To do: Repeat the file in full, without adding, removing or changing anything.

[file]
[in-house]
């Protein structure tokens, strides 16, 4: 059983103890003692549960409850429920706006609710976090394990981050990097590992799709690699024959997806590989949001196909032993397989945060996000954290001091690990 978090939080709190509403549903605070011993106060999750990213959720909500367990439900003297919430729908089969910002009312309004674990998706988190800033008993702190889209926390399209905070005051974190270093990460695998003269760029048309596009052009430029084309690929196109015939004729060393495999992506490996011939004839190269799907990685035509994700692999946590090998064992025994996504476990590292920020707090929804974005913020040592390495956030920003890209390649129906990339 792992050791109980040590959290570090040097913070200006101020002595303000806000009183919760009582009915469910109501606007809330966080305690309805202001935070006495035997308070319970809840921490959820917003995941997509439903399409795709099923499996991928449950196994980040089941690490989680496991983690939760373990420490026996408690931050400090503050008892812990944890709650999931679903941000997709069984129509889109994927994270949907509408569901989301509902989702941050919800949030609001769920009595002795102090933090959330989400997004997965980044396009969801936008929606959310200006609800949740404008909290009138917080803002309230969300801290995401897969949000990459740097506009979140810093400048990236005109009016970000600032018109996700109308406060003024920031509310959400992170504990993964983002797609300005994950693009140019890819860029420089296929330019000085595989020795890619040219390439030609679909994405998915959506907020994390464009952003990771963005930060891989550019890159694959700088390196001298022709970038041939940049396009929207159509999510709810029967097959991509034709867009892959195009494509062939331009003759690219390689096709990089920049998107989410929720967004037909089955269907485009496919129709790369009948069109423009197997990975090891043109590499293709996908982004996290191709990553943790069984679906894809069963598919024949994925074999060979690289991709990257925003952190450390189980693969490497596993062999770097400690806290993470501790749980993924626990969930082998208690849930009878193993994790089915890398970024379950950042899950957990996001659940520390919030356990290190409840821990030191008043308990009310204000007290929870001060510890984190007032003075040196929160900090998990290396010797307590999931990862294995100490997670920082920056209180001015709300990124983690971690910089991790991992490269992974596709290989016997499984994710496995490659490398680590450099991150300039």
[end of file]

[in-house]
């Protein structure tokens, strides 16, 4: 059983103890003692549960409850429920706006609710976090394990981050990097590992799709690699024959997806590989949001196909032993397989945060996000954290001091690990 978090939080709190509403549903605070011993106060999750990213959720909500367990439900003297919430729908089969910002009312309004674990998706988190800033008993702190889209926390399209905070005051974190270093990460695998003269760029048309596009052009430029084309690929196109015939004729060393495999992506490996011939004839190269799907990685035509994700692999946590090998064992025994996504476990590292920020707090929804974005913020040592390495956030920003890209390649129906990339 792992050791109980040590959290570090040097913070200006101020002595303000806000009183919760009582009915469910109501606007809330966080305690309805202001935070006495035997308070319970809840921490959820917003995941997509439903399409795709099923499996991928449950196994980040089941690490989680496991983690939760373990420490026996408690931050400090503050008892812990944890709650999931679903941000997709069984129509889109994927994270949907509408569901989301509902989702941050919800949030609001769920009595002795102090933090959330989400997004997965980044396009969801936008929606959310200006609800949740404008909290009138917080803002309230969300801290995401897969949000990459740097506009979140810093400048990236005109009016970000600032018109996700109308406060003024920031509310959400992170504990993964983002797609300005994950693009140019890819860029420089296929330019000085595989020795890619040219390439030609679909994405998915959506907020994390464009952003990771963005930060891989550019890159694959700088390196001298022709970038041939940049396009929207159509999510709810029967097959991509034709867009892959195009494509062939331009003759690219390689096709990089920049998107989410929720967004037909089955269907485009496919129709790369009948069109423009197997990975090891043109590499293709996908982004996290191709990553943790069984679906894809069963598919024949994925074999060979690289991709990257925003952190450390189980693969490497596993062999770097400690806290993470501790749980993924626990969930082998208690849930009878193993994790089915890398970024379950950042899950957990996001659940520390919030356990290190409840821990030191008043308990009310204000007290929870001060510890984190007032003075040196929160900090998990290396010797307590999931990862294995100490997670920082920056209180001015709300990124983690971690910089991790991992490269992974596709290989016997499984994710496995490659490398680590450099991150300039």